Sunday, September 24, 2017

More Ways to Play Minor 11th (Sym-ex Major 7th) Arpeggios

( Continued from: )

Here's another way to play the Minor 11th arpeggio, which is rooted in either the II or the VI of any major key. I call this set of patterns "Lightning Bolt" arpeggios.

Notice that there are three shapes, the two lower forms are identical in shape and the two upper forms are simply rotated 180º from each other. 

Here again, from a previous post, is an overview of the theory behind these arpeggios ...

The concept of "Symmetrically Extended Arpeggios" is part of the Fretography Symmetry in which you can think of certain chords or arpeggios as starting with a central interval and extending both up and down equally. In the case of the Major 7th chord, the interval structure is:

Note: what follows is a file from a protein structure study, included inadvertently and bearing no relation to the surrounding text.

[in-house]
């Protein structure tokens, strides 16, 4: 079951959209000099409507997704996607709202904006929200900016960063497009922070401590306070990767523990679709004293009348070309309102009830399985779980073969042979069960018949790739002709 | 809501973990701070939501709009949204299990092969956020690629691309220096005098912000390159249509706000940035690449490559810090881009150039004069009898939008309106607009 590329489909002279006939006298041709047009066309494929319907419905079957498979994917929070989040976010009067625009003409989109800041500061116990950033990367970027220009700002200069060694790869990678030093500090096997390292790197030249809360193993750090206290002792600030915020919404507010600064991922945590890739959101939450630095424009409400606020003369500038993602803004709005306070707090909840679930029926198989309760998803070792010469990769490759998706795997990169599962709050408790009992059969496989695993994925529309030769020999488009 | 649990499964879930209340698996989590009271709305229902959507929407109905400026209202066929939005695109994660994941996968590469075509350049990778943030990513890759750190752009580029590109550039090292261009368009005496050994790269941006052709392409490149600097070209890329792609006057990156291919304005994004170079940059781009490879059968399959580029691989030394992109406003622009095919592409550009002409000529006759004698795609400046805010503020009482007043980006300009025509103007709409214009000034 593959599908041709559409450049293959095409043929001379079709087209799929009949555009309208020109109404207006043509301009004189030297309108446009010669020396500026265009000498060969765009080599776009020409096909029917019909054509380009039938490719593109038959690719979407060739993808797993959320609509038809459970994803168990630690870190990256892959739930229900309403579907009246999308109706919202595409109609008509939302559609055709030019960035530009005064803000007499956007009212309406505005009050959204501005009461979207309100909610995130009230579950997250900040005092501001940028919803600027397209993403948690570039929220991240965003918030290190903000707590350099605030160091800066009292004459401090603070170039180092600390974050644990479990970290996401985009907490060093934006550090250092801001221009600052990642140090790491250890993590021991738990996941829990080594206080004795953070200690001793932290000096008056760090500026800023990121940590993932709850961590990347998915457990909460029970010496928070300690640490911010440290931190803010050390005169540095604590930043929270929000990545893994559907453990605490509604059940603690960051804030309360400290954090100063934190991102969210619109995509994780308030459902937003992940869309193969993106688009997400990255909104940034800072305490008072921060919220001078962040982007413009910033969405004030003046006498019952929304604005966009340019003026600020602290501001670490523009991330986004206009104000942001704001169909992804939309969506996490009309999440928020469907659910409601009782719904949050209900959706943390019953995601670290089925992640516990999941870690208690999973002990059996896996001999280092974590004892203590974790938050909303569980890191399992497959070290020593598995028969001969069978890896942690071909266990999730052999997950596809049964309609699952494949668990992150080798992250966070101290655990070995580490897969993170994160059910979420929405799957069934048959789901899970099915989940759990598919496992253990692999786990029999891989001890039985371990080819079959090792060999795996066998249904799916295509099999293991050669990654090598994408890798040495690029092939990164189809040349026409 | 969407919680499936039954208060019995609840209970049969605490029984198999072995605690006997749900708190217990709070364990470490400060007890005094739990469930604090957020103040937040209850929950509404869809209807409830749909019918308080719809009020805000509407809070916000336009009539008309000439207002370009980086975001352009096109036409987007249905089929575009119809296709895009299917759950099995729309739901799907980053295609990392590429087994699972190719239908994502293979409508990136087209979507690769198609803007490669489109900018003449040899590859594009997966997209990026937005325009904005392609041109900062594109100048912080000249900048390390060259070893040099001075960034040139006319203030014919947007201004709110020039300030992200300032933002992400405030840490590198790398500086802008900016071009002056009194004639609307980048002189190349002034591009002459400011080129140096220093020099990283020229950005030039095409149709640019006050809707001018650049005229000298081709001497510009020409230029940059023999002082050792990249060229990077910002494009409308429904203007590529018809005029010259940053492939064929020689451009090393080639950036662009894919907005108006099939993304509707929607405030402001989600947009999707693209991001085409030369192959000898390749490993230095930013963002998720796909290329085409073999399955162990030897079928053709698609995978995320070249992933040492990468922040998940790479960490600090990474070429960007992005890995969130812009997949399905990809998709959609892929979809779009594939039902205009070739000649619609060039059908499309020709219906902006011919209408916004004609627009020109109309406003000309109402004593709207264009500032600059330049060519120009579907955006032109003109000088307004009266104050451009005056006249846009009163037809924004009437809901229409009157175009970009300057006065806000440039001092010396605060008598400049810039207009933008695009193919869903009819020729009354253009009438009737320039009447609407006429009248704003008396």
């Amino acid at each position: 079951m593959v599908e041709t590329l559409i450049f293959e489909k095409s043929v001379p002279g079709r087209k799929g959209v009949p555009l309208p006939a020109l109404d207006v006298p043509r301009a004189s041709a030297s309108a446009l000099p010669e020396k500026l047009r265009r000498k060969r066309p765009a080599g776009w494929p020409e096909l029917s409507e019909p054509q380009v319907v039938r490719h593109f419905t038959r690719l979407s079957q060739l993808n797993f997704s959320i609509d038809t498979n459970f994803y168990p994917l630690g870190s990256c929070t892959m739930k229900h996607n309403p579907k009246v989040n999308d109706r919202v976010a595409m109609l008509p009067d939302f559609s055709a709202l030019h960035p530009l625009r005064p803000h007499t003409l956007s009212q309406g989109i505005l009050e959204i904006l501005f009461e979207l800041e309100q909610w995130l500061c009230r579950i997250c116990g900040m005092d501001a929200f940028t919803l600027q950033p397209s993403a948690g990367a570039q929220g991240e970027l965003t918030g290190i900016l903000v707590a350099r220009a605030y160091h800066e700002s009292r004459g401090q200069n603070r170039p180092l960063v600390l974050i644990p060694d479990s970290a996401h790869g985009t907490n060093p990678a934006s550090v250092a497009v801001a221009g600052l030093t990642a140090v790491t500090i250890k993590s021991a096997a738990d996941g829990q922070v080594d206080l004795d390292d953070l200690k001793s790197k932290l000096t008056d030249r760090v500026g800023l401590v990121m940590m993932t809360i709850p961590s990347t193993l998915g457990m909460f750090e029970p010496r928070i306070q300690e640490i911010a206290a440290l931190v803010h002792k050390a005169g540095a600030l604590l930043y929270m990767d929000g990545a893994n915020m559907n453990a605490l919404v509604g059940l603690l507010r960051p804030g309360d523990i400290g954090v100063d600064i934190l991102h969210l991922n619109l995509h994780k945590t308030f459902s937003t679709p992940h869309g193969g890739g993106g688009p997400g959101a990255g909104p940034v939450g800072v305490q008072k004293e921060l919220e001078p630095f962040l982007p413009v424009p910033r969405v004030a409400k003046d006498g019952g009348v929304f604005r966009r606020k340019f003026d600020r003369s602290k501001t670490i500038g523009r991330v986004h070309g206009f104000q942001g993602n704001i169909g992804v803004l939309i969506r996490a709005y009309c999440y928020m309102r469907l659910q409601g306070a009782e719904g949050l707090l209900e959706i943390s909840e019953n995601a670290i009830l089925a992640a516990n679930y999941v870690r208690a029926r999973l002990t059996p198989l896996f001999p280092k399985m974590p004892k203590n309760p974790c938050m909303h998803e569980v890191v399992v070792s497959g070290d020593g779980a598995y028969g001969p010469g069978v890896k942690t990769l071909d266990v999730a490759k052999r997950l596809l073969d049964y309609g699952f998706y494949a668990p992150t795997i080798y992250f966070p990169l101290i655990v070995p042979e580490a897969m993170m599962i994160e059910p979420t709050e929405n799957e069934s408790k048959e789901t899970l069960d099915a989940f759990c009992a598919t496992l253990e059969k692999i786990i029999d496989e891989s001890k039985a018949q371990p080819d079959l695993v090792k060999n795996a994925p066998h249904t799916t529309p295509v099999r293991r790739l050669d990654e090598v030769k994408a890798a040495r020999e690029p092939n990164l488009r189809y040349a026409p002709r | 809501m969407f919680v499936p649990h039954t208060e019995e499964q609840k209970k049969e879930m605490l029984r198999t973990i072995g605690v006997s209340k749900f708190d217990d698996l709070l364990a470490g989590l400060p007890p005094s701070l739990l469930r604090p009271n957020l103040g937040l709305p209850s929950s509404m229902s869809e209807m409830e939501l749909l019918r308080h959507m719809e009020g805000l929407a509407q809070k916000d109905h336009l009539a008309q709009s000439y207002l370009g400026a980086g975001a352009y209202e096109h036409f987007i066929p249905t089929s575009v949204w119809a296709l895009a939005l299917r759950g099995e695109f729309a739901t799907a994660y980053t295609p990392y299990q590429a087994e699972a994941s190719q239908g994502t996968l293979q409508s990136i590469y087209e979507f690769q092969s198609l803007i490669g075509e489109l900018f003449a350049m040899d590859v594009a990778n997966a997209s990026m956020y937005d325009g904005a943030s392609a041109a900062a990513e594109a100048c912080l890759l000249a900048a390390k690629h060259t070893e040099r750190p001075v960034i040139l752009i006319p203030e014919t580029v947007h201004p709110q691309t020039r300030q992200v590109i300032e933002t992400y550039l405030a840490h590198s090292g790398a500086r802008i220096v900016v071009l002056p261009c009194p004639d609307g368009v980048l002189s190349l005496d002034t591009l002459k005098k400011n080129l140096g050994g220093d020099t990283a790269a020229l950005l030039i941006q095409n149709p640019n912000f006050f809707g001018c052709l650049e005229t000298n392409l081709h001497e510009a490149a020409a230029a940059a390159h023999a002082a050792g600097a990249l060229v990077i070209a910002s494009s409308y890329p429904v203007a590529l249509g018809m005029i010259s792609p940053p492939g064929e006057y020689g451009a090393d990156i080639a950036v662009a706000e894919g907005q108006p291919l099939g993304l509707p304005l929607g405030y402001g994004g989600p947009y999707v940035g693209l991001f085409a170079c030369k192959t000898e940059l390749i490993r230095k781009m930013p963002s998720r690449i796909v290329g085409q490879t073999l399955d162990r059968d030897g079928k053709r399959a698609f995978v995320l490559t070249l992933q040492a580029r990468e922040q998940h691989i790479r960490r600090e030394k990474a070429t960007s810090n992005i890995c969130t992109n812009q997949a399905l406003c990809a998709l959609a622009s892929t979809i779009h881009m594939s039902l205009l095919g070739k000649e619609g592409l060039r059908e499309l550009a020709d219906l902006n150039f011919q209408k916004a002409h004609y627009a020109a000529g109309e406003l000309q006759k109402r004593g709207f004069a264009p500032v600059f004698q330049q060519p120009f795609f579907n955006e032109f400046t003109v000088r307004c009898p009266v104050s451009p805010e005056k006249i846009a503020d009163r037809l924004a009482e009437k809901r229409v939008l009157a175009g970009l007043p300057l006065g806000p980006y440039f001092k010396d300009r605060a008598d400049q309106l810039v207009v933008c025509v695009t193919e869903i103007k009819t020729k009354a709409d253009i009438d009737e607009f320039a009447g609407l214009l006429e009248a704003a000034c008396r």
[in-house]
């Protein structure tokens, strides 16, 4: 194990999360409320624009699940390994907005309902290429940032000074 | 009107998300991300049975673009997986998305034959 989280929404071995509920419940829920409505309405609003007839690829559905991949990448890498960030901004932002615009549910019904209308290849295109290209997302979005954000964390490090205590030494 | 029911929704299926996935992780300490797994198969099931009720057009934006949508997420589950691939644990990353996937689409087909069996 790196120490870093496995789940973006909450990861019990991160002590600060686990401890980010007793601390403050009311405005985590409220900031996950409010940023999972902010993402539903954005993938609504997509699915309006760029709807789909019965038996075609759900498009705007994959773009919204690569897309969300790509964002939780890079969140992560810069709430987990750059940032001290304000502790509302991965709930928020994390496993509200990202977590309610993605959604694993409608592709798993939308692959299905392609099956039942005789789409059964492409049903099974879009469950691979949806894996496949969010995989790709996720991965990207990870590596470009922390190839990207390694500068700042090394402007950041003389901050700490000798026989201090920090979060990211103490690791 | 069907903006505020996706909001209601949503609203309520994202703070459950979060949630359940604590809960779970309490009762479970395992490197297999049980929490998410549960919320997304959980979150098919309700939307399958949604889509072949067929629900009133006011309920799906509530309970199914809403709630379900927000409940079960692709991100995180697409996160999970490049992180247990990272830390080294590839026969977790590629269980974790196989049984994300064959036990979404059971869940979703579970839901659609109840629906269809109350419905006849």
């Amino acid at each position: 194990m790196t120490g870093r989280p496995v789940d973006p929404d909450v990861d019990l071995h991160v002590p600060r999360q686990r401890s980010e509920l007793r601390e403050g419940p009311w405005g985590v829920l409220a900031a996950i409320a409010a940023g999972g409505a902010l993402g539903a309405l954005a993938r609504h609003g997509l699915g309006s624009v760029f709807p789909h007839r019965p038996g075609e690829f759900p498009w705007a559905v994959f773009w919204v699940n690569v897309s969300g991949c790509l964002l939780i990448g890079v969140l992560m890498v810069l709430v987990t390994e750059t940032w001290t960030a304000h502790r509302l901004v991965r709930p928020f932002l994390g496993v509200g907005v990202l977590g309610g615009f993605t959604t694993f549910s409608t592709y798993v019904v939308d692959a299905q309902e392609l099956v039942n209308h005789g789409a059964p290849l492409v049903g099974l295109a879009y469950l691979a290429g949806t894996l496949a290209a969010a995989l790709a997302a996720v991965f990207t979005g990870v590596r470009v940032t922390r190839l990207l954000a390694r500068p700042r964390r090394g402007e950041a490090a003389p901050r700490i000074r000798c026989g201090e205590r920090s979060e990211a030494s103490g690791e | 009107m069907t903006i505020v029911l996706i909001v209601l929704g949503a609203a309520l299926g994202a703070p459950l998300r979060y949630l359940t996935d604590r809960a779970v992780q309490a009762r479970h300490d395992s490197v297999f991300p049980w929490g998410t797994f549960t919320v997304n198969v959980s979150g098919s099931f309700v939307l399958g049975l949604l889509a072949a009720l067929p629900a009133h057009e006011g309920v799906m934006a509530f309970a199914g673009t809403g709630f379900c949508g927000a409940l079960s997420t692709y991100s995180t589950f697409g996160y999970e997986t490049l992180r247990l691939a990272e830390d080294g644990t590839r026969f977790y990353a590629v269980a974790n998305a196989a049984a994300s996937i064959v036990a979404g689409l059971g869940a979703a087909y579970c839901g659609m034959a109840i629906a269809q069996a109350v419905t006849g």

Root <maj3rd> 3rd  <min3rd> 5th <maj3rd> 7th

Notice that the intervals themselves form a symmetrical sequnce; two major 3rds around a central minor 3rd. When this 7th chord is extended to the next 3rd above and below the structure is:

Root <min3rd> 3rd <maj3rd> 5th <min3rd> 7th <maj3rd> 9th <min3rd> 11th

The above diagram shows the A minor 11th and D minor 11th structure and how they are both contain the same extended major 7th forms based on identical interval structure.

Another way to play these arpeggios is to begin and end with a minor 3rd between two strings, unlike the pattern above, which begins and ends with the minor 3rd played on a single string;

 (Low A minor 11th Arpeggio - ascending and descending) 

 (High A minor 11th Arpeggio - ascending and descending) 

As you can see, these patterns span four strings each resulting in three different forms.

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